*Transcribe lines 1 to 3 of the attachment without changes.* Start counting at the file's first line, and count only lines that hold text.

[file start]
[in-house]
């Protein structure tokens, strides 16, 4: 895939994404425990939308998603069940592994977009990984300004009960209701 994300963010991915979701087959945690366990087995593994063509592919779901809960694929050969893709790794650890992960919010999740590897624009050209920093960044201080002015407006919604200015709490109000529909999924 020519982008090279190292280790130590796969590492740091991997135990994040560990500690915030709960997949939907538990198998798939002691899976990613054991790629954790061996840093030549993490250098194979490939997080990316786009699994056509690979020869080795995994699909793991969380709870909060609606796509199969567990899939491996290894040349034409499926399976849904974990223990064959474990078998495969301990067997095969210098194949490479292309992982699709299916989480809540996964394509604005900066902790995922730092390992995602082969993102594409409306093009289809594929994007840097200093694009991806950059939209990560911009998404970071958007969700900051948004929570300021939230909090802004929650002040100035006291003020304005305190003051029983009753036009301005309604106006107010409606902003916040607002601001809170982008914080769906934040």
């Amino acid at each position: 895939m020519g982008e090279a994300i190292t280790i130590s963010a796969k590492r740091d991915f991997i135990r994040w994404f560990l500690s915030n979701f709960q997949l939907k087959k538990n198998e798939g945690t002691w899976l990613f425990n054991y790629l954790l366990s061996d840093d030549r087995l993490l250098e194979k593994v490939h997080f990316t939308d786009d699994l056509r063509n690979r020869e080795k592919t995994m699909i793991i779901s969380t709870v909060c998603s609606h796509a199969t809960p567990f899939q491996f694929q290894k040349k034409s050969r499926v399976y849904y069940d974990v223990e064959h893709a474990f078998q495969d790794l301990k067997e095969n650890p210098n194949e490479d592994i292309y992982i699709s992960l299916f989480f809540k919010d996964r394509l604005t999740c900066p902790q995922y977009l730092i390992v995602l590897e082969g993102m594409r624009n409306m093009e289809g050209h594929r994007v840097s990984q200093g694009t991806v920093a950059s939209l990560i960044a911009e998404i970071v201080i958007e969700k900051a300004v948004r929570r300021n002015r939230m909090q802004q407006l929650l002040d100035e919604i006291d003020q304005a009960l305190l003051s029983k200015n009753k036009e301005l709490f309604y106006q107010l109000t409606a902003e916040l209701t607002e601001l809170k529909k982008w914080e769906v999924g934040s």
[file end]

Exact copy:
[in-house]
């Protein structure tokens, strides 16, 4: 895939994404425990939308998603069940592994977009990984300004009960209701 994300963010991915979701087959945690366990087995593994063509592919779901809960694929050969893709790794650890992960919010999740590897624009050209920093960044201080002015407006919604200015709490109000529909999924 020519982008090279190292280790130590796969590492740091991997135990994040560990500690915030709960997949939907538990198998798939002691899976990613054991790629954790061996840093030549993490250098194979490939997080990316786009699994056509690979020869080795995994699909793991969380709870909060609606796509199969567990899939491996290894040349034409499926399976849904974990223990064959474990078998495969301990067997095969210098194949490479292309992982699709299916989480809540996964394509604005900066902790995922730092390992995602082969993102594409409306093009289809594929994007840097200093694009991806950059939209990560911009998404970071958007969700900051948004929570300021939230909090802004929650002040100035006291003020304005305190003051029983009753036009301005309604106006107010409606902003916040607002601001809170982008914080769906934040």
């Amino acid at each position: 895939m020519g982008e090279a994300i190292t280790i130590s963010a796969k590492r740091d991915f991997i135990r994040w994404f560990l500690s915030n979701f709960q997949l939907k087959k538990n198998e798939g945690t002691w899976l990613f425990n054991y790629l954790l366990s061996d840093d030549r087995l993490l250098e194979k593994v490939h997080f990316t939308d786009d699994l056509r063509n690979r020869e080795k592919t995994m699909i793991i779901s969380t709870v909060c998603s609606h796509a199969t809960p567990f899939q491996f694929q290894k040349k034409s050969r499926v399976y849904y069940d974990v223990e064959h893709a474990f078998q495969d790794l301990k067997e095969n650890p210098n194949e490479d592994i292309y992982i699709s992960l299916f989480f809540k919010d996964r394509l604005t999740c900066p902790q995922y977009l730092i390992v995602l590897e082969g993102m594409r624009n409306m093009e289809g050209h594929r994007v840097s990984q200093g694009t991806v920093a950059s939209l990560i960044a911009e998404i970071v201080i958007e969700k900051a300004v948004r929570r300021n002015r939230m909090q802004q407006l929650l002040d100035e919604i006291d003020q304005a009960l305190l003051s029983k200015n009753k036009e301005l709490f309604y106006q107010l109000t409606a902003e916040l209701t607002e601001l809170k529909k982008w914080e769906v999924g934040s």